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Jayant Kaikini on the good fortune of writing in a regional language

One of his books got translated to English by author Tejaswini Niranjana and No Presents Please: Mumbai Stories has now won the coveted DSC Prize for South Asian Literature 2018 and a sum of $25000
Jayant Kaikini
Jayant Kaikini
Telegraph picture

Shrestha Saha   |   Published 29.01.19, 01:51 PM

His lyrics have been sung by the likes of Sonu Nigam and Shreya Ghoshal. Writing in his mother tongue Kannada, Jayant Kaikini is a force to reckon with. One of his books got translated to English by author Tejaswini Niranjana and No Presents Please: Mumbai Stories has now won the coveted DSC Prize for South Asian Literature 2018 and a sum of $25000. The author was in the city to attend the Tata Steel Kolkata Literary Meet 2019 in association with The Telegraph. Ahead of his arrival, t2 discussed the ethos behind the short stories in the book and the changing face of modern love. Excerpts...

When did you know you wanted to be a writer? What inspired you to?


After schooling in my small hometown, the cosy seaside Gokarn, I had to move to another town for college studies. Three major changes awaited me there — hostel life, a bigger unknown township and switching over to English medium from Kannada. So to overcome my homesickness and gather my self esteem in a new space, I clung to extra-curricular activities like drama, debate, writing. That is how I started writing.

The imageries in No Presents Please: Mumbai Stories make it the book it is. Were you scared of them being ‘lost in translation’?

Absolutely not. Tejaswini Niranjana has been a friend and reader of my works for four decades. She had published her first book of English poetry when she was a teenager. We share the same love for Mumbai. Any translation is safer in a poet’s hand.

Poetry, lyrics, scripts and short stories — where do you feel most at home?

Each has it’s own charm and demand. They complement each other in one way or another deeply, like islands connected beneath the sea. I enjoy each.

You have said that you would never write a novel. Why?

I am a very restless person and can’t hold a thing close to my chest for a long time. I am always in a hurry to finish and share. So much so that most of my stories, poems, essays, columns are first drafts. I don’t chisel them or work on them. Not that I am proud about it (except for film lyrics where you have to work a lot to fit in to a preset tune and context). So, for me, naturally, writing a novel is a big job, like a community mass marriage! I wish I acquire a temperament for that and hope to start a novel one day.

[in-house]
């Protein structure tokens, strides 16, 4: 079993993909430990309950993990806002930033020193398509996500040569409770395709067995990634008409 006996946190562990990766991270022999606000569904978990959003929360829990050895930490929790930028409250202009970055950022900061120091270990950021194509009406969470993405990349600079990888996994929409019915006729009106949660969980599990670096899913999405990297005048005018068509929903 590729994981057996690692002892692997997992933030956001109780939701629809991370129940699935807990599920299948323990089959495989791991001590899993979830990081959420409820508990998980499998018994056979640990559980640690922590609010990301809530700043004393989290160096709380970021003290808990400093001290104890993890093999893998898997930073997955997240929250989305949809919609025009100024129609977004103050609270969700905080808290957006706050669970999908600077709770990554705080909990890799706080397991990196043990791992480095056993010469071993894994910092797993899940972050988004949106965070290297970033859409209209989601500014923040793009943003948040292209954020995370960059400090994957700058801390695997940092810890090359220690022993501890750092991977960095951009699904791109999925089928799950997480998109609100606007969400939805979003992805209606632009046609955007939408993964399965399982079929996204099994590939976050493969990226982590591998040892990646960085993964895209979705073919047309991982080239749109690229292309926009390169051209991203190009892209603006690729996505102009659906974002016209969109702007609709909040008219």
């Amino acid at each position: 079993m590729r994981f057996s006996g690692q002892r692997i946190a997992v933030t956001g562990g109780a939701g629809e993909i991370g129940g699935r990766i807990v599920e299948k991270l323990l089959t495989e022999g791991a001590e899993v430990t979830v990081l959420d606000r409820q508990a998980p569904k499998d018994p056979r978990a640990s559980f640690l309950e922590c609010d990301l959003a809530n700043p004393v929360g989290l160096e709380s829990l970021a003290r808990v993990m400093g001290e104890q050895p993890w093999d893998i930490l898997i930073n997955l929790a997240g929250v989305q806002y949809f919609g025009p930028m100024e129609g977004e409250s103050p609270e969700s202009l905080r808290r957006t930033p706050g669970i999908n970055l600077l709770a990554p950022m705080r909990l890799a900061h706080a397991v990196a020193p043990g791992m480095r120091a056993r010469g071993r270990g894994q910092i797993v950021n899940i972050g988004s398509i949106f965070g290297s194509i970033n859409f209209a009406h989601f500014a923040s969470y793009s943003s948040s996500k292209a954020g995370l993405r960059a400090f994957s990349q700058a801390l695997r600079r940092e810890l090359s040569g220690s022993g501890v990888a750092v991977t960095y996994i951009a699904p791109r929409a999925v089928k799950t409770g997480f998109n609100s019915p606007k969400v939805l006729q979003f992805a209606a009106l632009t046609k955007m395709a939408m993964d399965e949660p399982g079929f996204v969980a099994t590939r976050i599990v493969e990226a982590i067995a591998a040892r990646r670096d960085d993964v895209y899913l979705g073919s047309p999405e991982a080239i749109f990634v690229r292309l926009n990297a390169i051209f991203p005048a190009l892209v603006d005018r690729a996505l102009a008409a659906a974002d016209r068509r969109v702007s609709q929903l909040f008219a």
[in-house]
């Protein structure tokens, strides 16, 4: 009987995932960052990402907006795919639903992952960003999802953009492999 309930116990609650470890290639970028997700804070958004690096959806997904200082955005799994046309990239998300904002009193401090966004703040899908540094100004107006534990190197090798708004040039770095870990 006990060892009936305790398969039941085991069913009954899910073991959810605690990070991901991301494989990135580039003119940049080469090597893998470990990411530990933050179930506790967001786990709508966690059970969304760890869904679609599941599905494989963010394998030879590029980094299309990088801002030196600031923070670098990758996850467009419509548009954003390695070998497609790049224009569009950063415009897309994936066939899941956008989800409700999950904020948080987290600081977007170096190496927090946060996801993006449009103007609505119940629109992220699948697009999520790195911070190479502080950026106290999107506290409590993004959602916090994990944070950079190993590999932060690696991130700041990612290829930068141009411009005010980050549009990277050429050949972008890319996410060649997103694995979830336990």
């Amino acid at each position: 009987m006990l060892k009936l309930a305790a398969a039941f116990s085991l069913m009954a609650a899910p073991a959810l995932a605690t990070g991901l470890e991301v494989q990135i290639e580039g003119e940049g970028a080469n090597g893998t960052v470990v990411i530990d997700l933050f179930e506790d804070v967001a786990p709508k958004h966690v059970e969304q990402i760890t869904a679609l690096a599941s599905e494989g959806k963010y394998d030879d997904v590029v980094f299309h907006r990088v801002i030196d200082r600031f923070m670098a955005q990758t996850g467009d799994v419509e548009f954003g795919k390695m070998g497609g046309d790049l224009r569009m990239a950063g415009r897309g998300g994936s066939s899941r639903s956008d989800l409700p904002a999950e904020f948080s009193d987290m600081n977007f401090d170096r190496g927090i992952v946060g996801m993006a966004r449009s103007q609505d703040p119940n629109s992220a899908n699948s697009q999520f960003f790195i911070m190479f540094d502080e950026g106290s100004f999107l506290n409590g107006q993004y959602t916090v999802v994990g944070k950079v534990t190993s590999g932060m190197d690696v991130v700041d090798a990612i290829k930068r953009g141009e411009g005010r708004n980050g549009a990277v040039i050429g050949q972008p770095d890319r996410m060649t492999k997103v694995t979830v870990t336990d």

Your love for Mumbai seeps through the pages of No Presents Please: Mumbai Stories. Was it this love that led to the book or did you want to write a book and then thought Mumbai would make a great subject?

This is a collection of 15 short stories picked and translated from my published Kannada anthologies. Gokarn, my birthplace and Mumbai, where I worked for 24 years, have deeply nourished my sensibilities. It was Tejaswini’s idea to pick 15 Mumbai stories for this book. In a way, this book, in spite of being a bunch of stories reflects a collective mind, like Mumbai.

You have said that ‘a writer has lost his position in today’s society’. What exactly did you mean by that?

A writer was always seen as a collective, thinking voice of an evolving society. That is why our schools had photographs of the writers on the walls along with national leaders. Writers were guests of honour in school functions. People would approach their neighbourhood writer for any social cultural or domestic advice. Interestingly, most of the writers of earlier era were teachers too. It was all homogeneous. But now schools and colleges invite leaders, business men, builders and celebrities as guests. There is a clear-cut shift from thought to materialist power.

You create art in praise of love. Do you think the way we look at art and the way we love has changed with technology?

Love for life is the essence of any pursuit of art. Unsaid love is always enigmatic. Maybe, the touchscreen facility in our technologies with abundant audio-visual communication skills has minimised the space for this ‘unsaid’ or ‘unarticulated’. It is more challenging now to sustain the so-called ‘magic’ of love.

What would be your message for writers writing in regional languages?

I don't like prescriptive messages. As a Kannada writer I feel I am blessed to be writing in a language in which epics were written much before the English language was born. And we have over hundreds of sub-dialects in Kannada. Each dialect has its own inherent flow of experiential wisdom. Language is a mode of thought. It is the sixth sensory organ evolved by man. Like a car battery gets recharged while on the run, we get recharged only when we write in our language.

What is your writing process like?

I don’t plan. I am very impulsive. One image... one incomplete sentence... the sight of one intense unfamiliar face, sets my mind off! I just get lost. Unless you get lost, you can’t find anything .

How does it feel to be nominated for the DSC prize for literature, that too for a translated piece of work and a short story collection?

It is very heartening that a translated work, that too a collection of short stories, has been nominated. Awards are like a pat on the back of a marathon runner from an onlooking stranger en route. He has to just wave back and keep running. The pat is not the goal.

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